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Second Greenpeace activist deported from Indonesia

Andy Tait became the second Greenpeace campaigner deported from Indonesia in less than a week.

Tait, who was in Indonesia to visit areas of forest and peatland allegedly cleared in Sumatra by companies that supply Asia Pulp & Paper, was detained at Jakarta’s international airport when leaving the country. He was interviewed by immigration officials and then deported, despite holding an official business visa and having entered the country without incident last week.

Tait’s deportation came just days after Greenpeace UK’s Executive Director John Sauven was prevented from entering Indonesia. Immigration officials refused to explain why Sauven — who had a valid business visa — was not allowed to enter the country, but suspicion immediately fell on pressure from the private sector, specifically interests that have been targeted by Greenpeace’s anti-deforestation campaign. One high-placed official acknowledged as such, but wasn’t willing to speak on the record.

A network of tracks in a huge deforested area among pristine forest. © Greenpeace / Daniel Beltra

Reports in Indonesian media seem to support the official’s claim. Tait was earlier stopped by an immigration official when he tried to travel to Sumatra. During that incident, the official attempted to use a deportation letter that contained a number of errors and lacked an official stamp. Officials later “[fabricated] a story Tait had falsified his documents to come to Indonesia” but the UK Embassy quashed that assertion by confirming the validity of Tait’s passport, according to Greenpeace.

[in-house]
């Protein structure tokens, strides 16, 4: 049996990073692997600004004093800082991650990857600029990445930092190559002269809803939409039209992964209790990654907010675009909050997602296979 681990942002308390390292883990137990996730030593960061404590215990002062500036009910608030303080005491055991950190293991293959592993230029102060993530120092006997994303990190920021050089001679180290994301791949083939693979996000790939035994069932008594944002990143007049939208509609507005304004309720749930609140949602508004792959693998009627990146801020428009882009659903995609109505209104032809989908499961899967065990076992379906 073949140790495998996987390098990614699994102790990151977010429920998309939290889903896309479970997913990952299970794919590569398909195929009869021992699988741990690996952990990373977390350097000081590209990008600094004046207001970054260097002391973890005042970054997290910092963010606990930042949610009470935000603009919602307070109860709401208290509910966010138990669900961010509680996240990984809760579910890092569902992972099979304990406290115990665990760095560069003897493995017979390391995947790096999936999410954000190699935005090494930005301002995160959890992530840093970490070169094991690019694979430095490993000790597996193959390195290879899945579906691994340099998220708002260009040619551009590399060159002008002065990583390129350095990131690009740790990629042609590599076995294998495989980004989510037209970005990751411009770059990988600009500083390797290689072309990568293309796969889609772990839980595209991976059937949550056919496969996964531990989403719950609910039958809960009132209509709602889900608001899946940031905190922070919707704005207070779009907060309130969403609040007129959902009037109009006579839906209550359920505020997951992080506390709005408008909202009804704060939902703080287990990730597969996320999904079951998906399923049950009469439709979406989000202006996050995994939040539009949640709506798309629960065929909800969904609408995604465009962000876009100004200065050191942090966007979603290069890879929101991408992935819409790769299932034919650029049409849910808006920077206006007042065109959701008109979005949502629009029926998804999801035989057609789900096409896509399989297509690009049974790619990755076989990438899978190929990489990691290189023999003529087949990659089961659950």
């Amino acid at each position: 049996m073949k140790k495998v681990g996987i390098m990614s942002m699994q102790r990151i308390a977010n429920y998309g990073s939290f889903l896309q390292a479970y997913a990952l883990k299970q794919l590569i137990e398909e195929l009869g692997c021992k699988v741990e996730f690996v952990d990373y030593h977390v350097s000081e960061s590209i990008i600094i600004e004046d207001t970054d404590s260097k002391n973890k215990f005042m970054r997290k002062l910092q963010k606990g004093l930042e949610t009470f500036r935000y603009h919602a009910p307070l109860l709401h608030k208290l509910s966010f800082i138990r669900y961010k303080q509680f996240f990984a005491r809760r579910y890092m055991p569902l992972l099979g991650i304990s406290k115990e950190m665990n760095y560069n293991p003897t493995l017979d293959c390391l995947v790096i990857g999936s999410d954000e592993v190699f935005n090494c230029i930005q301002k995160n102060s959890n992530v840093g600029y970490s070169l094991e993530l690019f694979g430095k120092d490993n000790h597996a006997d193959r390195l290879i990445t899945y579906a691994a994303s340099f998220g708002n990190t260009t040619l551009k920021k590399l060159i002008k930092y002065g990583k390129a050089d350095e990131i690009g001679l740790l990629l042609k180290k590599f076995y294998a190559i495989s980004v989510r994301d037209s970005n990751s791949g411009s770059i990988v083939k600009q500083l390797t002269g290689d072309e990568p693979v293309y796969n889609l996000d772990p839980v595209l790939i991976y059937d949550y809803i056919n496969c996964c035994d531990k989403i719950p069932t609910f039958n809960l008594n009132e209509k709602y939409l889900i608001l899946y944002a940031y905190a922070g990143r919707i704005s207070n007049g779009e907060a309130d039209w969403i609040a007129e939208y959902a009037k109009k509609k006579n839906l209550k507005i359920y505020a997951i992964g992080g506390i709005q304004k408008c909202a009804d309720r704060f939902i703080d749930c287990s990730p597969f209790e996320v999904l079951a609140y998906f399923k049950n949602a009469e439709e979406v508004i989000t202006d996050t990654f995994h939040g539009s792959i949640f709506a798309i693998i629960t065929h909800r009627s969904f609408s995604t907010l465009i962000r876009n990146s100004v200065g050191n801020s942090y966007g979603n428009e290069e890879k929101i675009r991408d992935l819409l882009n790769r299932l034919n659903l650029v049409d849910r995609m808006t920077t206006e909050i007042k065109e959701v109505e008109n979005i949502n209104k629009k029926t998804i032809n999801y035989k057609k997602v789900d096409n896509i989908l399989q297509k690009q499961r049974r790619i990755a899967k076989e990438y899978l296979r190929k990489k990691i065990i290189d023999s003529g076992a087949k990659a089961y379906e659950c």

Greenpeace said the incidents reflect a smear campaign against Greenpeace in Indonesia.

“Greenpeace is coming under attack in Indonesia because of our work to stop deforestation in the country,” said Nur Hidayati, head of Greenpeace’s Indonesia office. “The strength of this attack has increased significantly as our work has focused on APP’s role in rainforest destruction.”

“But blocking Greenpeace campaigners from Indonesia won’t stop our work to end deforestation in the country and won’t help APP to hide from the truth about their role in rainforest destruction. The company is linked to corruption, illegal logging scandals and community conflicts but it appears to operate with impunity.”

A spokesman for APP had no comment on the action against Sauven.

“It is a matter for the Indonesian government,” said the spokesmen.

Map of APP's concessions in the Kerumutan Peat Swamp Forest
The 1.3 million hectare Kerumutan Peat Swamp Forest.

Map of APP's concessions in Sumatra
Click image to view map.

Sauven’s immigration incident came the same day a U.S. group that advocates on behalf of Indonesian pulp and paper suppliers launched an anti-Greenpeace web site.

Greenpeace is in the midst of a campaign against APP, which it says is destroying key tiger habitat and carbon-rich peatlands in Riau and Jambi provinces on the island of Sumatra. The campaign has highlighted products that contain “mixed tropical hardwoods”, which indicate they are sourced from logging of rainforests.

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Why is Indonesia afraid of Greenpeace?

(10/18/2011) Last week Indonesian immigration officials in Jakarta blocked Greenpeace director John Sauven from entering the country. Sauven, who two weeks earlier had obtained the proper business visa for his visit from the Indonesian embassy in London, was scheduled to convene with his team in Jakarta, travel to the island of Sumatra, and meet with officials and Indonesian businesses at a forestry conference. The following day, Greenpeace campaigner Andrew Tait was harassed by unknown individuals who attempted to serve him with a deportation warrant.

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